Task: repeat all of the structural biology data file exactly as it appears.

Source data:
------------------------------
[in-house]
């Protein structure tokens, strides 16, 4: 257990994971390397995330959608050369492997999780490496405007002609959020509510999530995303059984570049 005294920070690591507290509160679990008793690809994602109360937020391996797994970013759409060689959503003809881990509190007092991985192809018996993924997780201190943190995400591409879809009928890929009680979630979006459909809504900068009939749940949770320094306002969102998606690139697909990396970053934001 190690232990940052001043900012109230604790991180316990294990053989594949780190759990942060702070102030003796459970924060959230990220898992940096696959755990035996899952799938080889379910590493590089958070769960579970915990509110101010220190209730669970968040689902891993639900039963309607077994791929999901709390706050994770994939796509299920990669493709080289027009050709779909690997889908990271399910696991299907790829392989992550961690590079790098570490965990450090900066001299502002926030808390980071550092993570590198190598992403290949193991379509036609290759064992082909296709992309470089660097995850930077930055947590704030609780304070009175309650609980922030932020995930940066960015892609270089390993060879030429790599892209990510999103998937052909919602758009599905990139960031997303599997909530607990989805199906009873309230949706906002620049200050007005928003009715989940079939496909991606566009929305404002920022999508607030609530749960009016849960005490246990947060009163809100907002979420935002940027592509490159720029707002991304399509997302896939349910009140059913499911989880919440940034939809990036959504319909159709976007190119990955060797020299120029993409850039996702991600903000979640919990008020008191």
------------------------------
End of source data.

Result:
[in-house]
């Protein structure tokens, strides 16, 4: 257990994971390397995330959608050369492997999780490496405007002609959020509510999530995303059984570049 005294920070690591507290509160679990008793690809994602109360937020391996797994970013759409060689959503003809881990509190007092991985192809018996993924997780201190943190995400591409879809009928890929009680979630979006459909809504900068009939749940949770320094306002969102998606690139697909990396970053934001 190690232990940052001043900012109230604790991180316990294990053989594949780190759990942060702070102030003796459970924060959230990220898992940096696959755990035996899952799938080889379910590493590089958070769960579970915990509110101010220190209730669970968040689902891993639900039963309607077994791929999901709390706050994770994939796509299920990669493709080289027009050709779909690997889908990271399910696991299907790829392989992550961690590079790098570490965990450090900066001299502002926030808390980071550092993570590198190598992403290949193991379509036609290759064992082909296709992309470089660097995850930077930055947590704030609780304070009175309650609980922030932020995930940066960015892609270089390993060879030429790599892209990510999103998937052909919602758009599905990139960031997303599997909530607990989805199906009873309230949706906002620049200050007005928003009715989940079939496909991606566009929305404002920022999508607030609530749960009016849960005490246990947060009163809100907002979420935002940027592509490159720029707002991304399509997302896939349910009140059913499911989880919440940034939809990036959504319909159709976007190119990955060797020299120029993409850039996702991600903000979640919990008020008191």